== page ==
Back on the Mysore highway, we went in search of the red stone mentioned by Buchanan at the “small” temple of Hanumanta, en route to Channapatna (Chinapatnam). It is now the prominent Kengal Anjaneya Swamy Temple a few kilometres from Ramanagara. As we entered the compound, straight ahead of us was a small hillock strewn with red rocks and cut slabs of red granite.

We drove into Maddur through a small lane that opened up into a large space occupied by the Ugra Narasimha Swamy Temple. The priests of the temple showed us the inscriptions of King Vishnuvardhana and the typical Hoysala pillars in the temple’s interiors. When we enquired about the fort which Buchanan reported, they recalled accounts of a fort surrounded by a moat but asserted that there were no remnants of it now. Meanwhile, they offered to show us the Varadaraja Swamy Temple situated on the citadel without a gopura. As they led us up the stairs, we noticed the exterior wall was unusually wide and bulky and looking down we could clearly see that it was flanked on the outside by a sunken area of some 100 feet in width and thickly vegetated. Could this have been the “burthensome” fort wall described by Buchanan and the moat on the exterior that the priests mentioned? As we discussed this possibility, the priests opened the doors to a spectacular idol of Lord Vishnu that left us absolutely awestruck.

The Maddur Reservoir (kere) is a few kilometres away from the town. Driving along lush green paddy fields in the hot summer sun, we came to a large embankment with a short flight of steps. Climbing up, it wasn’t just some reservoir that greeted us; it was literally an ocean with its waters extending all the way into the horizon. We spent a few quiet moments watching the kingfishers dive into the waters and the beautiful green irrigated fields below while giving a thought to the effort and skill that would have gone into building this reservoir some thousand years ago.

Capturing the cycle of time

As we drove towards Srirangapatna, a stone structure that we have often ignored drew our attention this time. It was a mantapa, and although dilapidated, its interiors were rather cool even in the midday summer heat; something that would make any weary traveller grateful.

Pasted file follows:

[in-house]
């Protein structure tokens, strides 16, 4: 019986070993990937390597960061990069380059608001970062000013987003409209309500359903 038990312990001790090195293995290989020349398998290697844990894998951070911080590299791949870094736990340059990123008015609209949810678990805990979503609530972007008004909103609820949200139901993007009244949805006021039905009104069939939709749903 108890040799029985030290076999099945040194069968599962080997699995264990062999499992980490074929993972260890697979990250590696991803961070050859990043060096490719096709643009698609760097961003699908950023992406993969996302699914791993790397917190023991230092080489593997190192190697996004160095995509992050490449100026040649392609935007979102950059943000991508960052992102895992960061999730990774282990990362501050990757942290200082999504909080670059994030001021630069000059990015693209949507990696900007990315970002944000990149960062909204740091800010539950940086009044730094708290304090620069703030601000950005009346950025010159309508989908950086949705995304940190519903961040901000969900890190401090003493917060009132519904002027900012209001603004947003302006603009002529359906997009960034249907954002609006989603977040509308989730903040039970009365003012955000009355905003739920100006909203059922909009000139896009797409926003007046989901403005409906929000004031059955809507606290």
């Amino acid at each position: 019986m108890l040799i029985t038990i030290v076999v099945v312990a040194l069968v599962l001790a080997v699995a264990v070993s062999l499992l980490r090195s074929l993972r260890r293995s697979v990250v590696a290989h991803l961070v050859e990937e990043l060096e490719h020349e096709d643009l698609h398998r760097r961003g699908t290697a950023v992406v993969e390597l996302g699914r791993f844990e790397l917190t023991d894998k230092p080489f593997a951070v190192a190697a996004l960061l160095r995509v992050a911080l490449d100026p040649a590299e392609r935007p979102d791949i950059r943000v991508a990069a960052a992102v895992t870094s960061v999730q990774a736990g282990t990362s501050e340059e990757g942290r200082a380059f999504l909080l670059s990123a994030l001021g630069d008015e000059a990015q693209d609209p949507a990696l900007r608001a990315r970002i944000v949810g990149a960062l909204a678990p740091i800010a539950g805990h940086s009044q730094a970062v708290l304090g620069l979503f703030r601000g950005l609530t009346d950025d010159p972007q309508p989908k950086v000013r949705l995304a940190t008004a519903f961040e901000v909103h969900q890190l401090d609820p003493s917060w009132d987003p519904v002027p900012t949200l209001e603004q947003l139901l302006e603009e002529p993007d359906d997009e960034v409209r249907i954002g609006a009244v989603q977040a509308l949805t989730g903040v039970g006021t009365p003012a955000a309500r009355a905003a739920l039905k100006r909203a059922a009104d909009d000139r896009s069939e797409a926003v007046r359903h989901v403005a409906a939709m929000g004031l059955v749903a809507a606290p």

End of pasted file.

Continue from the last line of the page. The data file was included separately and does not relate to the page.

Srirangapatna [Seringapatnam] is a tourist hotspot; we decided to check just a couple of things that Buchanan mentions but not where you find people thronging. We strolled through the narrow lanes of Shahar Ganjam; with many of the old buildings in a state of utter disrepair and new concrete houses springing up, Buchanan’s description seemed to once again capture the cycle of time.

Finally, we visited the place where the British breached the fort in the siege of Srirangapatna in 1799, close to where the obelisk was erected in 1907. As we tried figuring out the moves of the British across the river and the outer walls of the fort from Buchanan’s account, what caught our attention was a large mound of earth that had bricks embedded at its base. Unable to deduce its purpose, we checked an old map where a ‘citadel’ has been shown at the very same place. Unfortunately, we were not able to find any other record of this citadel located on the eastern side of the fort.

From landscapes to a thousand-year-old lake, from dilapidated structures to a medieval industry, Buchanan’s journey had opened our eyes to prosaic remnants of the past. And there is still so much to discover, even on this rather unadventurous route; farming implements and practices, cattle breeds and plant species, the making of steel wire, limestone, toddy, glass, jaggery and palm sugar, the customs of different communities… we are sure to return soon in search of more mundane